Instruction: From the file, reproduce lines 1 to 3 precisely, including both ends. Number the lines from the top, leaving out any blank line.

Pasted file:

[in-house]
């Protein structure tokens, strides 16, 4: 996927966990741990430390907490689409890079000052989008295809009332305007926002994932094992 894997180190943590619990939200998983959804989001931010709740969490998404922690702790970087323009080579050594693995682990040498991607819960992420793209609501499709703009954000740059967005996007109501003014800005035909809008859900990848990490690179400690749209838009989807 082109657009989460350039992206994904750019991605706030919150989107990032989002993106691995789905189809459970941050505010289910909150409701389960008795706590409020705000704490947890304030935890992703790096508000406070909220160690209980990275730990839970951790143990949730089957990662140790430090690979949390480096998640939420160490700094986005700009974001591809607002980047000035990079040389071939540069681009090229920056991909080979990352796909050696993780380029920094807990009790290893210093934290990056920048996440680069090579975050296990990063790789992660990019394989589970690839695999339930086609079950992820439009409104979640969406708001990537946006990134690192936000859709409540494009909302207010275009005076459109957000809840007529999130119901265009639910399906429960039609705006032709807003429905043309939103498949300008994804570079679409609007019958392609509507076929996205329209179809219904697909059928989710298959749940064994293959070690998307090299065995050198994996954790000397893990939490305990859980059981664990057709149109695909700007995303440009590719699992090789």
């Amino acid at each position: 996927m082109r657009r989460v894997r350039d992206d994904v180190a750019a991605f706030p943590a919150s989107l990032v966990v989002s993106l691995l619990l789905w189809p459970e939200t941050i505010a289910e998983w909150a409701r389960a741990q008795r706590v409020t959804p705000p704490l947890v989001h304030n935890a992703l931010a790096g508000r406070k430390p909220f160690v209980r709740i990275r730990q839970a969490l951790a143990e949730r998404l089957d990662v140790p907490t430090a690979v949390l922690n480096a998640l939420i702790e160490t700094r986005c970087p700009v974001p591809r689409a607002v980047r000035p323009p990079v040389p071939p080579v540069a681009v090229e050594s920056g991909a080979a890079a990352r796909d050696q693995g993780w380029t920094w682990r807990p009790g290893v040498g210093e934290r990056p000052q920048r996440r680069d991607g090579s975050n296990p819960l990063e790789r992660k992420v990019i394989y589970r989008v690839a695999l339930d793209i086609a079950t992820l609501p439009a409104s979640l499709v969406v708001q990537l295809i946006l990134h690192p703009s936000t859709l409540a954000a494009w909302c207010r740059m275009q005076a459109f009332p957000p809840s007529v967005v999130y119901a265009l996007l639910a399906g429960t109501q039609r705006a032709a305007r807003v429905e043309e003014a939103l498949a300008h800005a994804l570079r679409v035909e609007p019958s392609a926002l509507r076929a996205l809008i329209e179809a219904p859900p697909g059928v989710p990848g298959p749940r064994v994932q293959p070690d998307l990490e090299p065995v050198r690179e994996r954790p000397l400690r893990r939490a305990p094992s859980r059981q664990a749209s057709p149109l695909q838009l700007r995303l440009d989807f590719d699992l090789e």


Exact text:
[in-house]
């Protein structure tokens, strides 16, 4: 996927966990741990430390907490689409890079000052989008295809009332305007926002994932094992 894997180190943590619990939200998983959804989001931010709740969490998404922690702790970087323009080579050594693995682990040498991607819960992420793209609501499709703009954000740059967005996007109501003014800005035909809008859900990848990490690179400690749209838009989807 082109657009989460350039992206994904750019991605706030919150989107990032989002993106691995789905189809459970941050505010289910909150409701389960008795706590409020705000704490947890304030935890992703790096508000406070909220160690209980990275730990839970951790143990949730089957990662140790430090690979949390480096998640939420160490700094986005700009974001591809607002980047000035990079040389071939540069681009090229920056991909080979990352796909050696993780380029920094807990009790290893210093934290990056920048996440680069090579975050296990990063790789992660990019394989589970690839695999339930086609079950992820439009409104979640969406708001990537946006990134690192936000859709409540494009909302207010275009005076459109957000809840007529999130119901265009639910399906429960039609705006032709807003429905043309939103498949300008994804570079679409609007019958392609509507076929996205329209179809219904697909059928989710298959749940064994293959070690998307090299065995050198994996954790000397893990939490305990859980059981664990057709149109695909700007995303440009590719699992090789």
């Amino acid at each position: 996927m082109r657009r989460v894997r350039d992206d994904v180190a750019a991605f706030p943590a919150s989107l990032v966990v989002s993106l691995l619990l789905w189809p459970e939200t941050i505010a289910e998983w909150a409701r389960a741990q008795r706590v409020t959804p705000p704490l947890v989001h304030n935890a992703l931010a790096g508000r406070k430390p909220f160690v209980r709740i990275r730990q839970a969490l951790a143990e949730r998404l089957d990662v140790p907490t430090a690979v949390l922690n480096a998640l939420i702790e160490t700094r986005c970087p700009v974001p591809r689409a607002v980047r000035p323009p990079v040389p071939p080579v540069a681009v090229e050594s920056g991909a080979a890079a990352r796909d050696q693995g993780w380029t920094w682990r807990p009790g290893v040498g210093e934290r990056p000052q920048r996440r680069d991607g090579s975050n296990p819960l990063e790789r992660k992420v990019i394989y589970r989008v690839a695999l339930d793209i086609a079950t992820l609501p439009a409104s979640l499709v969406v708001q990537l295809i946006l990134h690192p703009s936000t859709l409540a954000a494009w909302c207010r740059m275009q005076a459109f009332p957000p809840s007529v967005v999130y119901a265009l996007l639910a399906g429960t109501q039609r705006a032709a305007r807003v429905e043309e003014a939103l498949a300008h800005a994804l570079r679409v035909e609007p019958s392609a926002l509507r076929a996205l809008i329209e179809a219904p859900p697909g059928v989710p990848g298959p749940r064994v994932q293959p070690d998307l990490e090299p065995v050198r690179e994996r954790p000397l400690r893990r939490a305990p094992s859980r059981q664990a749209s057709p149109l695909q838009l700007r995303l440009d989807f590719d699992l090789e």